By Joel Warner
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By Alan Prendergast
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By William Breathes
Thus far, franchisees say Brenneman's appointment gives them hope for the future of their investments. He's already said publicly that food costs, as a percentage of revenue, are out of line. He's promised to cut back on coupons and has lowered prices on some supplies. He leaves a weekly voicemail to all owners that is like a pep talk -- updating them on progress and always reiterating that he's proud to be on their team. "As a reminder," he said in a recent message, "everyone at Quiznos corporate is compensated on franchise owner profitability."
Ron DiSaverio owns two Quiznos in downtown Denver and one in Golden. He's been in the system for more than twenty years. "I've got nothing bad to say about Quiznos," he says. "I'm still a big believer in the chain."
Rich Medina, a Denver franchisee whose smiling face is pictured in Quiznos ads and marketing materials beside a quote about how the company has changed his life for the better, says that he's not been thrilled with the company, but neither is he completely jaded. "I think most of us fall in between," he says. "It's not been all wonderful, but there's a lot of great change going on right now. In previous years, the focus has not been what it needed to be.
"Overall, it's a good company," he adds. "They're just going through normal growing pains. You read a lot about food costs and lawsuits. I don't get caught up in that. I focus on my day-to-day business. They know what things I'm unhappy about."
Still, local TSFA members are watching the company's new leader closely. Brenneman has yet to address calls for the dissolution of the Quiznos subsidiary American Food Distributors in favor of a food co-op. Full-page ads offering multiple buy-one-get-one-free coupons are still running in newspapers around the country, including here in Denver, as are the ads exclaiming "2007, The Year to Be Your Own Boss and Celebrate Your New Independence." And owners claim some of those newly reduced cost supplies are still cheaper at Sam's Club.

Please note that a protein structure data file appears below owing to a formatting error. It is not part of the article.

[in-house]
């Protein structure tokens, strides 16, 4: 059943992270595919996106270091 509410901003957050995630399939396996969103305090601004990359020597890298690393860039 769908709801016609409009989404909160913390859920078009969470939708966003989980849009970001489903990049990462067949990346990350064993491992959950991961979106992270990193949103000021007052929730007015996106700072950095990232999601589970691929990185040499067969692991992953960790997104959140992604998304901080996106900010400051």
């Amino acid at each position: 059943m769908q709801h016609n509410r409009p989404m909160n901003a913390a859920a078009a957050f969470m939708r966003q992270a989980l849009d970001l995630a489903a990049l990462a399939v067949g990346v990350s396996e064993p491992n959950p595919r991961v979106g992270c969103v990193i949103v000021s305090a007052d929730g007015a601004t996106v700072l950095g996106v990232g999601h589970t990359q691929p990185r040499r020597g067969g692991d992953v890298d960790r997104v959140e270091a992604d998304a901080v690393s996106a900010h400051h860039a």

At his store in Boulder, a Colorado TSFA member flashes the crazy smile of someone who knows he's at the end of his rope. "I am so pissed off and disgruntled," he says.
He bought his Quiznos after being laid off from his job, after twenty years in the high-tech field. He was going to be his own boss. That thought makes him laugh now. He points at the chip display in front of the counter. Every decision -- down to where on that shelf he must place his SunChips -- is made by corporate. He's not the boss of anything. He works more than seventy hours a week. His income from Quiznos has been slightly more than he made in his last career. But back then, he worked forty-hour weeks -- with weekends, lunch breaks, health insurance, paid vacations and sick days. He'd take it back in a heartbeat if he could.
But that's the nature of franchising -- something he might have realized if he'd done a little more homework. What's got him "so pissed off" goes far beyond that. Take, for example, a woman who recently came into his store. She was thinking about buying a nearby Boulder Quiznos. Corporate had given her a worksheet to calculate how much she'd have to sell each week to break even. "They obviously have never shown you the weekly sales data for the state of Colorado," he told her when she showed him her break-even number. It was $3,000 more than the top store in the state had sold the previous week, a number to which Quiznos corporate clearly has access. "They couldn't care less once you sign," he says. "Buy a Quiznos. American Dream. Be your own boss. It's all a lie."
He used to keep a copy of Baber's suicide note posted on the bulletin board in his store, but he has since taken it down. He wants to choose his battles wisely. "The truth is getting out, and they're doing everything they can to call the guy that's telling the truth the bad guy," he adds. "That's why they're trying to squash the TSFA. They don't want us to be organized, because individually, not one of us, as Mr. Baber tried to do, was going to win against them."
If there's anyone more disgruntled, it's Bray. He's seen a lot of his fellow franchisees' savings decimated, marriages ended and lives destroyed. "A lot of franchisees take their licking and go on, and that's fine for them," he says. "I'm not like that. If you're going to deceive somebody, there's a price to be paid for that. I compare Quiznos to Enron and WorldCom. Even though Quiznos is private, in a lot of their shenanigans I see a mirror image, and certainly Bob Baber saw that as well."